Tag: customs currency seizure

Cash from China seized in Red Envelopes

Cash From China Seized Due to Capital Controls

Late last year, we wrote about Chinese nationals taking their cash out of the country by the suitcase. A suitcase full of cash coupled with a failure to report that cash to Customs will result in a seizure. We receive calls frequently from people who have had their cash from China seized by U.S. Customs & Border Protection (CBP).

But why do folks risk getting cash from China seized? Another story in the Wall Street Journal called “In Reversal, Cash Leaks Out of China” from way back in 2012, explains it; capital controls limit how much money can be taken out of the country, which has led to the create of an industry of service providers that help Chinese take cash out of the country, for those who don’t have the courage (or are too smart) to carry it out in a suitcase. For those who want to read more, there is also great article about Chinese capital controls.

Here’s excerpts from the Wall Street Journal article, with my emphasis in bold:

Wealthy Chinese citizens are buying beachfront condos in Cyprus, paying big U.S. tuition bills for their children and stocking up on luxury goods in Singapore, frequently moving cash secretly through a flourishing network of money-transfer agents. Chinese companies, for their part, are making big-ticket foreign acquisitions, buying up natural resources and letting foreign profits accumulate overseas.

[ . . . ]

China officially maintains a closed capital account, meaning it restricts the ability of individuals and businesses to move money across its borders. Chinese individuals aren’t allowed to move more than $50,000 per year out of the country. Chinese companies can exchange yuan for foreign currencies only for approved business purposes, such as paying for imports or approved foreign investments.

In reality, the closed system has become more porous and the rules are routinely ignored. “The wealthy in China have always had an open capital account,” says Eswar Prasad, a Cornell University economist and former International Monetary Fund official.

Zheng Nan recently spent €300,000 ($390,000) on a beachfront condo in Cyprus. At 50 years old, he says he is retired from selling telecommunications gear in China for foreign manufacturers. “My plan is to spend winter there because of the pollution in Beijing,” he says. “And we will be back for summer.”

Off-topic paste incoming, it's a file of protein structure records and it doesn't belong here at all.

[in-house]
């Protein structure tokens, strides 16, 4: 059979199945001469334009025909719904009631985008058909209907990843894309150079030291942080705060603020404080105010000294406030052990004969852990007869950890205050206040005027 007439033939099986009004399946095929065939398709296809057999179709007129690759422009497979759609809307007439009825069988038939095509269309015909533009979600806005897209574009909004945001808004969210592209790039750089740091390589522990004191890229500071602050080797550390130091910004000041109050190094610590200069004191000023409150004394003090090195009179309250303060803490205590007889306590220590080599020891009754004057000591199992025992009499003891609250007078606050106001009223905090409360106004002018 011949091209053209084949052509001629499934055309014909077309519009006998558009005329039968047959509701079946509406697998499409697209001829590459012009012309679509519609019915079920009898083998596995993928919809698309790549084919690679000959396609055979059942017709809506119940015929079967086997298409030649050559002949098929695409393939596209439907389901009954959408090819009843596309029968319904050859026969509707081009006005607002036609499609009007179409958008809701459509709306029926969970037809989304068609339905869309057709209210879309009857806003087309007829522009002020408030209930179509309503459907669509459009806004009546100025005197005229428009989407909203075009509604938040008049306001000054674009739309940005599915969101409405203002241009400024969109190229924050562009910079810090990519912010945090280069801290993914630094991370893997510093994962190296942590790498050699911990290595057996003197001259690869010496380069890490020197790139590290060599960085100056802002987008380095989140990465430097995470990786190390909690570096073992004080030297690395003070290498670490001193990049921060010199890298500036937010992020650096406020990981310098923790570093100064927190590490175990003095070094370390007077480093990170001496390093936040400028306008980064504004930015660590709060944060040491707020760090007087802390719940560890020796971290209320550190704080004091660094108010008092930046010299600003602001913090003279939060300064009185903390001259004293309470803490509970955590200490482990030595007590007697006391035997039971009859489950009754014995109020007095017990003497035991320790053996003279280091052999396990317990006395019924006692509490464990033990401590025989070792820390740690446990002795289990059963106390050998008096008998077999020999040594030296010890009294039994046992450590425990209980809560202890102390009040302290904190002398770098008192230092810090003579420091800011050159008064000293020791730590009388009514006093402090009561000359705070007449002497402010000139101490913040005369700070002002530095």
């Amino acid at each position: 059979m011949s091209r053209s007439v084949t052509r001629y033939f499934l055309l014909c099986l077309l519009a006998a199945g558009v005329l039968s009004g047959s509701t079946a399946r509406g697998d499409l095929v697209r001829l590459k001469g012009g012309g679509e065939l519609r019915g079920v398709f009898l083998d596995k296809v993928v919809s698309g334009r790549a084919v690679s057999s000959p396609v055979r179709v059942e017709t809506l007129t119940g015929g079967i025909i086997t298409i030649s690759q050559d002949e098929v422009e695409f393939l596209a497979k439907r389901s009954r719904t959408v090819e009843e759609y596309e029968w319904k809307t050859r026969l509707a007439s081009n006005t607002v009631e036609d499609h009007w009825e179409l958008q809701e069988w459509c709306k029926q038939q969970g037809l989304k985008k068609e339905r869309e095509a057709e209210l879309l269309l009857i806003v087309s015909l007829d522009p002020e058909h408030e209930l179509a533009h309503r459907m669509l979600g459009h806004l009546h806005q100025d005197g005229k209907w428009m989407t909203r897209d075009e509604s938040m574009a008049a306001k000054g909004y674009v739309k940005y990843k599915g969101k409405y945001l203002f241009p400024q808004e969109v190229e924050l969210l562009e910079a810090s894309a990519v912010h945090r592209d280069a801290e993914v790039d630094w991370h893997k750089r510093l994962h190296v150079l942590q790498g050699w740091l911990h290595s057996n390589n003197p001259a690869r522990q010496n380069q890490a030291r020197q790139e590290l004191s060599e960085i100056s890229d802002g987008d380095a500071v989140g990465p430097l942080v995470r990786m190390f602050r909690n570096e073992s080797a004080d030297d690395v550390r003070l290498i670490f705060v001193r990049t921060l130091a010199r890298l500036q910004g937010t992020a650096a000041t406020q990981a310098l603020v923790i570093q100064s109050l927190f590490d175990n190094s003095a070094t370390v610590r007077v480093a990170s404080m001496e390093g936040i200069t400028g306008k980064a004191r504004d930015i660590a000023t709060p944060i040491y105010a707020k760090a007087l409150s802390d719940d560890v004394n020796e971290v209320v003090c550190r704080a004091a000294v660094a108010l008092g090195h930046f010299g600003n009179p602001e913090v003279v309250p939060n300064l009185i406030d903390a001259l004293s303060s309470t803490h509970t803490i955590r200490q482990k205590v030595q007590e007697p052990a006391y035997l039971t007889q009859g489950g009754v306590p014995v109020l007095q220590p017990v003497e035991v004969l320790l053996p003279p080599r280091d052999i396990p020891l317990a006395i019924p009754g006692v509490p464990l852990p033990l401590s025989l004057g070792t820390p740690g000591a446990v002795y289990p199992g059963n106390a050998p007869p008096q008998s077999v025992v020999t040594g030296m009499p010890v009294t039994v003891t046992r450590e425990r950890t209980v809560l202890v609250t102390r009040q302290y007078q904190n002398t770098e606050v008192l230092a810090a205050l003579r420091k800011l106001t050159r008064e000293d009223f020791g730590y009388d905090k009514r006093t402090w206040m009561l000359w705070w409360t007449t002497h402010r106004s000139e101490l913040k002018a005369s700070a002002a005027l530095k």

China’s $50,000-a-year limit on moving capital out presented a problem for him. He says he got around the restriction by recruiting friends to move chunks of his money under their own names. Real-estate agents in China say that is a common practice that is largely tolerated by authorities.

[ . . . ]

A sprawling industry has developed to help Chinese get money out. Services range from the money-transfer agents to private jets that ferry money by customs officials unmolested, according to lawyers and brokers who help Chinese investors find investments abroad. Sometimes bank transfers by companies hide personal money being moved out, these people say. Another method is to piggyback personal cash atop legitimate export and import transactions, at times by using fake invoices, they say. People even carry bags of cash across the border.

Charlie Zhang, an agent in Shenzhen who matches wealthy mainlanders with real-estate investments abroad, says getting money out isn’t a problem.

“We suggest them to other people, some special channel, that can exchange money outside the banks, outside supervision,” Mr. Zhang says. “It’s not hard for people to solve this problem.”

Cyprus has become a popular investment destination for wealthy Chinese. The island nation in the Eastern Mediterranean gives permanent European Union residency to anyone who spends €300,000 on a property.

“People in China are rich,” says Arthur Cheung, a Hong Kong-based immigration consultant who matches Chinese buyers with foreign property sellers, including from Cyprus. “They just buy a passport or permanent residency like a Louis Vuitton bag.”

Source: http://www.wsj.com/news/articles/SB10000872396390443507204578020272862374326

Was your cash from China seized?

The process of getting undeclared currency seized by CBP back is long and complicated; most importantly, legitimate source and intended use must be proven. If you had cash from China seized , you can learn more about the process from our trusted customs money seizure legal guide and can contact us for a free currency seizure consultation by clicking the contact buttons on this page.